I don't know why I came back. I
		hated high school.

	The group around him all answer "So did I" or "Me too." 

				ROSALIE
		I enjoyed it.

	INT. GYM NEAR WALL

	Peggy (loose, holding a drink) and Sharon stand in front of a
	PHOTO of the 1960 Cross Country Team.

	VIEW ON PHOTO - off to one side stands MICHAEL FITZSIMMONS.
	His hair is longer, his gaze intense and non—smiling.

				SHARON
		Who's the one with the hair?

				PEGGY
		Michael Fitzsimmons. I had such a
		crush on him.

	Carol and Maddy join them, still panting from dancing.

				CAROL
		Hi, Peggy. God, that Walter Getz	can
		still dance.

				PEGGY
		Your first boyfriend. What do
		you think? Any sparks left?

				CAROL
		Who knows. Remember...
			(a beat)
		Whatever Walter wants...

				CAROL, PEGGY AND MADDY
			(laughing)
		Walter Getz.

				PEGGY
		Sharon Norvik this is Carol Heath,
		and Maddy Nagle. My oldest and
		dearest friends. Sharon's married
		to Richard.

				CAROL
		Lucky lady. Hi.

				MADDY
			(looking at the photo)
		Michael Fitzsimmons! Is he here?

				PEGGY
		No. I asked Rosalie. She couldn't
		track him down.

				CAROL.
		Too bad.

				SHARON
		He must have been quite a guy.

				PEGGY
		He was the only one in high school
		I wished I'd gone to bed with.

				CAROL
		The only one?

				PEGGY
		Well, besides Charlie, of course.

	We HOLD on the photo of Michael and...

					DISSOLVE:

	INT. GYM — LATER

	The BAND is PLAYING AND SINGING the SONG, "JUST BECAUSE."

	Couples axe slow dancing. Dolores is still interviewing
	Richard. Peggy, Sharon and Carol walk back to their table.

				SHARON
		Peggy, would you please rescue
		Richard? Ask him to dance.

				RICHARD
		Are we through Dolores? Good.

				DOLORES
		Well...

	Richard stands and helps Sharon to a chair.

				RICHARD
			(to Sharon)
		You'll be okay?

				SHARON
		Yes. You go ahead.

	Peggy and Richard head onto the crowded floor, and begin to
	dance.

				RICHARD
		The only time people like Dolores
		used to pay any attention to me was
		to laugh at me or insult me. That
		guy, Doug Snell, who shook my hand
		when we walked in, he used to call
		me a four—eyed worm.

				PEGGY
		Well, you showed them. You're rich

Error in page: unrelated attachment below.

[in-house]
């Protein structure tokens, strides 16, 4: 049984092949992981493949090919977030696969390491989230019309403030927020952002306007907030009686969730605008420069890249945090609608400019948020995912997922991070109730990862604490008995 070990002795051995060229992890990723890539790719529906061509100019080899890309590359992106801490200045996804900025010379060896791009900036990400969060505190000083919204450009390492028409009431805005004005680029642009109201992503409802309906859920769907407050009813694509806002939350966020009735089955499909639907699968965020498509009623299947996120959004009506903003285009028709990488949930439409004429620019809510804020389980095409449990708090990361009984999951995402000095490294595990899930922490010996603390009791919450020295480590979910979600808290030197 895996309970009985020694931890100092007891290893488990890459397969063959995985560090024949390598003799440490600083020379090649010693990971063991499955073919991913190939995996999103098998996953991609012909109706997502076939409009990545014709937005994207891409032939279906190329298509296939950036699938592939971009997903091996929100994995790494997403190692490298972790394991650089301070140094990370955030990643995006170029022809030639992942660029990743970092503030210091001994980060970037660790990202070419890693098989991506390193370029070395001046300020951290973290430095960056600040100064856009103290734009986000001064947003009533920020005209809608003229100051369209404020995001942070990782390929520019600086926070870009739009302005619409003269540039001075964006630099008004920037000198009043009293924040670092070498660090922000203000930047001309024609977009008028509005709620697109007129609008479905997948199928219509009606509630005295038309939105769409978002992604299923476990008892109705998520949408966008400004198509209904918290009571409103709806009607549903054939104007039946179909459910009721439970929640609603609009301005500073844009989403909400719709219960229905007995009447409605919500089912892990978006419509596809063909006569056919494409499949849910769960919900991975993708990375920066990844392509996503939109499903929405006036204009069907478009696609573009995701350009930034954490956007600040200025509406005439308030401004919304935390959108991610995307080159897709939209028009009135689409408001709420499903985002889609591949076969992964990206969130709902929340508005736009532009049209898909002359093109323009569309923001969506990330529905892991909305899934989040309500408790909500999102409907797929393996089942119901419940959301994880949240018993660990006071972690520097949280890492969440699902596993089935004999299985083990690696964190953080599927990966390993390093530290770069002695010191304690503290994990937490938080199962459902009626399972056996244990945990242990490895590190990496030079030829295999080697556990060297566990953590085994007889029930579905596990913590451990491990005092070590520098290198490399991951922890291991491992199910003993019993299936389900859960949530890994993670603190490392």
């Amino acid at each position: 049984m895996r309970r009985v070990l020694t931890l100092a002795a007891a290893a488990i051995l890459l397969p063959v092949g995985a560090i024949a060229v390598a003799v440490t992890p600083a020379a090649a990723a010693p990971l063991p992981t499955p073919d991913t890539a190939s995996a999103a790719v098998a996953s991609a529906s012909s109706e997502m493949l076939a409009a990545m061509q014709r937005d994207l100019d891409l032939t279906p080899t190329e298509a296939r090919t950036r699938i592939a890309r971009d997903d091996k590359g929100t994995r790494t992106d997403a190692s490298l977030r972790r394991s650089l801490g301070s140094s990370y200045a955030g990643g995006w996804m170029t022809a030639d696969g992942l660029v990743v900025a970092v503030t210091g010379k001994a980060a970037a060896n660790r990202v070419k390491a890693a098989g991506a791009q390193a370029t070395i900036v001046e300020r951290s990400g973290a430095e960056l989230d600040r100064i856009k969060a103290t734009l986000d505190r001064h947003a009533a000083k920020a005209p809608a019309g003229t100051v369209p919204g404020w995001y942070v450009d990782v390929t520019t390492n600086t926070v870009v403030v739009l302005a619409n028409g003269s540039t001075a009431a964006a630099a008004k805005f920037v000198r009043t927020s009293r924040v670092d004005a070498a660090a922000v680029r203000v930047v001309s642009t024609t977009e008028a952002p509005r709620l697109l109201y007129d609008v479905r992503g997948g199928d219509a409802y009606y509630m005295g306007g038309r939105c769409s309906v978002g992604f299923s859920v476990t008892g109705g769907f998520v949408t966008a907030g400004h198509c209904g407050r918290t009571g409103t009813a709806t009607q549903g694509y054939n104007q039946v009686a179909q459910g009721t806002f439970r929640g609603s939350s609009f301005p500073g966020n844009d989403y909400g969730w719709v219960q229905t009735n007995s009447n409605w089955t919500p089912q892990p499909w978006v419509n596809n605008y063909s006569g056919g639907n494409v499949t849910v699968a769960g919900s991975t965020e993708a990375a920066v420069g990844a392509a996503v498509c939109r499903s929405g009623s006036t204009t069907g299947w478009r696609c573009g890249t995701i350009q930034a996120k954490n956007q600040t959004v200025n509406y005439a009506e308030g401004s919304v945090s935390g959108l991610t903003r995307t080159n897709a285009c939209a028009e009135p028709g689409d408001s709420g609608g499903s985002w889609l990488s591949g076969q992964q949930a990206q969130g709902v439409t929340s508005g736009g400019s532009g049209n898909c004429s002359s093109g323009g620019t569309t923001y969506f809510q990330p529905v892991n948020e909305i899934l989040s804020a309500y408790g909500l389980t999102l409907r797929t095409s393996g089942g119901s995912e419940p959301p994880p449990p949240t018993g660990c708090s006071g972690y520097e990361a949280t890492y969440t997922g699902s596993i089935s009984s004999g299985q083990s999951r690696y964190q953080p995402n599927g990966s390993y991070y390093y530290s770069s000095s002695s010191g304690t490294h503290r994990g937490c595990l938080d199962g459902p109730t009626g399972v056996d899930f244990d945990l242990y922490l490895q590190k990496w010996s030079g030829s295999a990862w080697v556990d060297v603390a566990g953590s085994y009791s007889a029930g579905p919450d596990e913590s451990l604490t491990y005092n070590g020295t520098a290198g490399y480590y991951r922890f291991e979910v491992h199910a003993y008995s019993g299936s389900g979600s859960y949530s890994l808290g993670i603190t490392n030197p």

and famous and successful. And you
		have a beautiful wife.

				RICHARD
		You were always friendly to me. I
		appreciated that.
			(beat)
		You know, this used to be a fantasy
		of mine.

				PEGGY
		What was?

				RICHARD
		Dancing with you.

				PEGGY
		You're a sweet man, Richard.

				RICHARD
		I guess part of us never really
		leaves high school.

				PEGGY
		You know, I never told anybody
		this, but I always had a feeling
		that when you die, before you go to
		heaven, you get a chance to fly
		around high school for a while.

	CAMERA PULLS BACK SLOWLY as Peggy and Richard become part of
	the sea of dancers, all Lost in nostalgic reverie.

	BY DOOR

	Charlie enters and stands by the door. He's tentative,
	looking around for his friends. Almost immediately he is
	joined by Arthur, Walter, Terry and Leon. They shake hands,
	glad to see each other.

				TERRY
		Here comes the life of the party.

				LEON.
		I knew you couldn't stay away.

	Everyone's happy to see Charlie. His eyes meet Peggy's he
	gives her a tentative, sheepish wave. Terry looks at the
	band.

				TERRY
		You know, they could've at least
		asked us to sing. We'd refuse, of
		course, but they could've asked us.

	CLOSE ON PEGGY

	Looking at Charlie.

	BY STAGE

	Arthur walks onstage, placing a hatbox on the amplifier. He's
	a Chamber—of—Commerce type.

				ARTHUR
			(into microphone)
		Hello. Can I have your attention,
		please.

	The BUZZ in the room DIMS, Peggy and Richard head back to
	their table.

				ARTHUR
		I know it's getting kind of late,
		and some of you have a long drive
		home, so the reunion committee
		decided it was time for the moment
		you've all been waiting for. You
		don't know what you've been waiting
		for because we didn't tell you, but
		the committee has selected a King
		and Queen. Now don't worry, I took
		care of it so the band's gonna keep
		playing for at least another hour,
		and my old pal Judge Crystal said
		that the bar can stay open as long
		as we want.

	Everyone applauds.

	VIEW ON PEGGY AND CHARLIE

	At opposite ends of the reunion, but aware of each other.

				ARTHUR (CONT'D.)
		And while you're at it, let's have
		a nice big hand for the Little Lady
		that did such a great job
		supervising all the decorations,
		Rosalie Testa.

	More applause. VIEW on Rosalie in her wheelchair.

				ARTHUR
		Now back to business. The members
		of the committee have given this a
		lot of thought and decided on the
		two people who best represent the
		spirit of Buchanan High's Class of
		'60. The king is someone who, in
		more ways than one, has come a
		long, long way since he left here.

	ANGLE - PEGGY'S TABLE

	They all look to Richard, knowing he's the obvious choice.

				ARTHUR
		We're proud to welcome him back,
		Richard Norvik! Come on up here,
		King Richard!

	The band PLAYS a FANFARE and DRUM ROLL. Richard gets up, and
	walks to the stage as everyone APPLAUDS. The band PLAYS a
	chorus of "Get a Job."

	VIEW ON WALTER

				WALTER
			(kidding)
		I demand a recount.
			(laughs)

	VIEW ON STAGE

	Arthur places the gold cardboard crown on Richard's head as
	they shake hands.

				RICHARD
		Sharon and I thank you all for
		making us feel so welcome. It's
		good to be back.

	MORE APPLAUSE as Richard steps back.

				ARTHUR
		Every king deserves a queen. Now,
		we had a Lot at worthwhile
		candidates. And I don't want any of